Last week I discussed how my courage is being put to the test, in an exciting way! This week, I thought I’d give an update on my progress towards the second of my two words for 2013: “grace.” With “courage” taking the scene last week, “grace” is now trying to squeeze its way in through more humbling means.
I am currently training for a half marathon in April and have really been enjoying the time running with my friends. However, due to a couple bad colds that I’ve gotten and some other life events, I’ve been fatigued recently and not able to run. During several training days, my friends were gracious and walked with me. But it’s difficult to transfer that grace to myself. I’m doing yoga and pilates instead right now, but my achiever mentality makes it challenging to stop thinking about the increased mileage that I’m getting behind on by not running.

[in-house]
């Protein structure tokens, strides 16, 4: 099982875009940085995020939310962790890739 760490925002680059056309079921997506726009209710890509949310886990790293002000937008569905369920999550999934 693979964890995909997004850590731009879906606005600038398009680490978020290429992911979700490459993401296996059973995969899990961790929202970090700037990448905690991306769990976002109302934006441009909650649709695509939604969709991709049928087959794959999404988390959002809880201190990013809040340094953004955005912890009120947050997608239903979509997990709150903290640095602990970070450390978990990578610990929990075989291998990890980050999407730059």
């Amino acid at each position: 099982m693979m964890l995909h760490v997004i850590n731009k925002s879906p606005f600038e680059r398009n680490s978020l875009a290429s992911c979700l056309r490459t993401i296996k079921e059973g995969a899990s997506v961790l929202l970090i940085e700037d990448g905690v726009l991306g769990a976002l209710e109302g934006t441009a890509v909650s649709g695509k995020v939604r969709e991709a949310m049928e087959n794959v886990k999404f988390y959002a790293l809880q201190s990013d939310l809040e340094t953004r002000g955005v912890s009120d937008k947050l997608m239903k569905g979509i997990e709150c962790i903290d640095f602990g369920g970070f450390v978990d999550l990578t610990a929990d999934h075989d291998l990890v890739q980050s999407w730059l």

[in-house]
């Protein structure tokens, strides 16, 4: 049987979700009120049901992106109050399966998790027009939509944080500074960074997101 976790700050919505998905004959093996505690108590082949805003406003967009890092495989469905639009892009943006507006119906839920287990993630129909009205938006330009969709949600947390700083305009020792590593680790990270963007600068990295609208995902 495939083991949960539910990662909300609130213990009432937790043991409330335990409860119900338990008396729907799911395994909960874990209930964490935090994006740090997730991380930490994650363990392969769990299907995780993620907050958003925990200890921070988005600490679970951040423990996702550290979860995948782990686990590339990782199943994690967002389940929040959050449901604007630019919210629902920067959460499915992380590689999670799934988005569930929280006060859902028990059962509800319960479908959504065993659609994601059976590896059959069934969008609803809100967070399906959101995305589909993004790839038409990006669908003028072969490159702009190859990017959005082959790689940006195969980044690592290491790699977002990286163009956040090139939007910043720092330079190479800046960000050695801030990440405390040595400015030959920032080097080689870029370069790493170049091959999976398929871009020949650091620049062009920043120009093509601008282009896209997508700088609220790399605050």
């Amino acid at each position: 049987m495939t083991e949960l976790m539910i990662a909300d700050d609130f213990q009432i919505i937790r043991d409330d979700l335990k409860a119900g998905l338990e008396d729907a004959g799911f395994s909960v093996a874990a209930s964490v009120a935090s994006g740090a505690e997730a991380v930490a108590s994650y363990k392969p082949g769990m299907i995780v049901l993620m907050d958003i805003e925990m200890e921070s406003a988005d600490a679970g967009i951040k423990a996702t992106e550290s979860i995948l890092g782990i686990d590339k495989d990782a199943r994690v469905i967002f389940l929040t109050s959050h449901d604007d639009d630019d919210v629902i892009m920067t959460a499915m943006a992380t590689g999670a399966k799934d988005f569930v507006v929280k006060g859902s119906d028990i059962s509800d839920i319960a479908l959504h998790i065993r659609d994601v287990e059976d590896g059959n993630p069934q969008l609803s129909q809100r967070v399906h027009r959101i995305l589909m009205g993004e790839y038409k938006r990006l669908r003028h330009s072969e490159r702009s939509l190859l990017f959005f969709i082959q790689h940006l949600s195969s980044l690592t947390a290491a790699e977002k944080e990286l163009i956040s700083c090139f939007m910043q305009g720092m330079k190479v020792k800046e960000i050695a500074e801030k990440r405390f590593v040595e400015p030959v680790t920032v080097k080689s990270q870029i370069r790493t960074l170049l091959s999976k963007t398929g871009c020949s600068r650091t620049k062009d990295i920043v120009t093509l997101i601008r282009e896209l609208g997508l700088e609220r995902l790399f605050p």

I even just bought new running shoes that I’m eager to use…
But I am recognizing that during this break from training, a bigger question is in the picture: Where is my identity?
I’ve been convicted this week that I’ve been placing some of my identity into being a runner, wanting to succeed. And with other family circumstances that are happening now, I am also making my identity into a “fixer” or problem solver. Instead, my true identity should point to God and His ultimate plan, allowing Him to work out everything according to His good purposes.
Even my actual name, Stephanie, is in itself an identity. Stephanie means “crowned,” and God used this meaning to remind me today that He gives me an identity in Him.
Praise the Lord, my soul;
all my inmost being, praise his holy name.
Praise the Lord, my soul,
and forget not all his benefits –
who forgives all your sins
and heals all your diseases,
who redeems your life from the pit
and crowns you with love and compassion,
and satisfies your desires with good things
so that your youth is renewed like the eagle’s.
Psalm 103 (above) reminded me that no matter the life circumstances, God crowns me with his love and compassion. Why would I desire to put my hope, trust, or identity in anything else besides this promise?